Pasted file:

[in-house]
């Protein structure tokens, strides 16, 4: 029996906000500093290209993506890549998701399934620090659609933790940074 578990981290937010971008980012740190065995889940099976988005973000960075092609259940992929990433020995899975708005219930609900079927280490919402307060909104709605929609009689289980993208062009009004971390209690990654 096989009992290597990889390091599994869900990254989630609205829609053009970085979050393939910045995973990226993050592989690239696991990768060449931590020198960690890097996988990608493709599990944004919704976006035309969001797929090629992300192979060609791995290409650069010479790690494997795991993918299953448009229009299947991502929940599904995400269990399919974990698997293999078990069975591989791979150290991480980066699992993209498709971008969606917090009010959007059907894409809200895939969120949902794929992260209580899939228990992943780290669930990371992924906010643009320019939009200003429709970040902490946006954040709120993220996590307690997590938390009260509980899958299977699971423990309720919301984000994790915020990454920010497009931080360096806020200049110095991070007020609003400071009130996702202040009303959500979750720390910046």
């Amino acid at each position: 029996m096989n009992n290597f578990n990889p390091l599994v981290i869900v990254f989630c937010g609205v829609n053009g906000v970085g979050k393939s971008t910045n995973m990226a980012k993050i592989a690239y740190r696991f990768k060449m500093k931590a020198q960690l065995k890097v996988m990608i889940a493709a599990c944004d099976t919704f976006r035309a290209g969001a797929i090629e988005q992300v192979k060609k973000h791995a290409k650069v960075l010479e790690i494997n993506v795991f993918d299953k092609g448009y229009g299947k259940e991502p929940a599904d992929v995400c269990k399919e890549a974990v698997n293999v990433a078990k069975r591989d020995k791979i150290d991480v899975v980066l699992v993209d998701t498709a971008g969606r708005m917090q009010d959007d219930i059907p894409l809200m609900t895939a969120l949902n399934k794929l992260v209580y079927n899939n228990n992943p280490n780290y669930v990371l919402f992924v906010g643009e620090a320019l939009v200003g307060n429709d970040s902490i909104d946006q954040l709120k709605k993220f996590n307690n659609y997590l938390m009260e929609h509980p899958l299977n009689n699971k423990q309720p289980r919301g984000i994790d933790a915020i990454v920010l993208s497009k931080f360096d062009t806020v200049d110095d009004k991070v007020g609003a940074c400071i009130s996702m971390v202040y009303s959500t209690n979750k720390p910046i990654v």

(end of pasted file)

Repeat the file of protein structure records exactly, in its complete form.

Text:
[in-house]
């Protein structure tokens, strides 16, 4: 029996906000500093290209993506890549998701399934620090659609933790940074 578990981290937010971008980012740190065995889940099976988005973000960075092609259940992929990433020995899975708005219930609900079927280490919402307060909104709605929609009689289980993208062009009004971390209690990654 096989009992290597990889390091599994869900990254989630609205829609053009970085979050393939910045995973990226993050592989690239696991990768060449931590020198960690890097996988990608493709599990944004919704976006035309969001797929090629992300192979060609791995290409650069010479790690494997795991993918299953448009229009299947991502929940599904995400269990399919974990698997293999078990069975591989791979150290991480980066699992993209498709971008969606917090009010959007059907894409809200895939969120949902794929992260209580899939228990992943780290669930990371992924906010643009320019939009200003429709970040902490946006954040709120993220996590307690997590938390009260509980899958299977699971423990309720919301984000994790915020990454920010497009931080360096806020200049110095991070007020609003400071009130996702202040009303959500979750720390910046």
């Amino acid at each position: 029996m096989n009992n290597f578990n990889p390091l599994v981290i869900v990254f989630c937010g609205v829609n053009g906000v970085g979050k393939s971008t910045n995973m990226a980012k993050i592989a690239y740190r696991f990768k060449m500093k931590a020198q960690l065995k890097v996988m990608i889940a493709a599990c944004d099976t919704f976006r035309a290209g969001a797929i090629e988005q992300v192979k060609k973000h791995a290409k650069v960075l010479e790690i494997n993506v795991f993918d299953k092609g448009y229009g299947k259940e991502p929940a599904d992929v995400c269990k399919e890549a974990v698997n293999v990433a078990k069975r591989d020995k791979i150290d991480v899975v980066l699992v993209d998701t498709a971008g969606r708005m917090q009010d959007d219930i059907p894409l809200m609900t895939a969120l949902n399934k794929l992260v209580y079927n899939n228990n992943p280490n780290y669930v990371l919402f992924v906010g643009e620090a320019l939009v200003g307060n429709d970040s902490i909104d946006q954040l709120k709605k993220f996590n307690n659609y997590l938390m009260e929609h509980p899958l299977n009689n699971k423990q309720p289980r919301g984000i994790d933790a915020i990454v920010l993208s497009k931080f360096d062009t806020v200049d110095d009004k991070v007020g609003a940074c400071i009130s996702m971390v202040y009303s959500t209690n979750k720390p910046i990654v």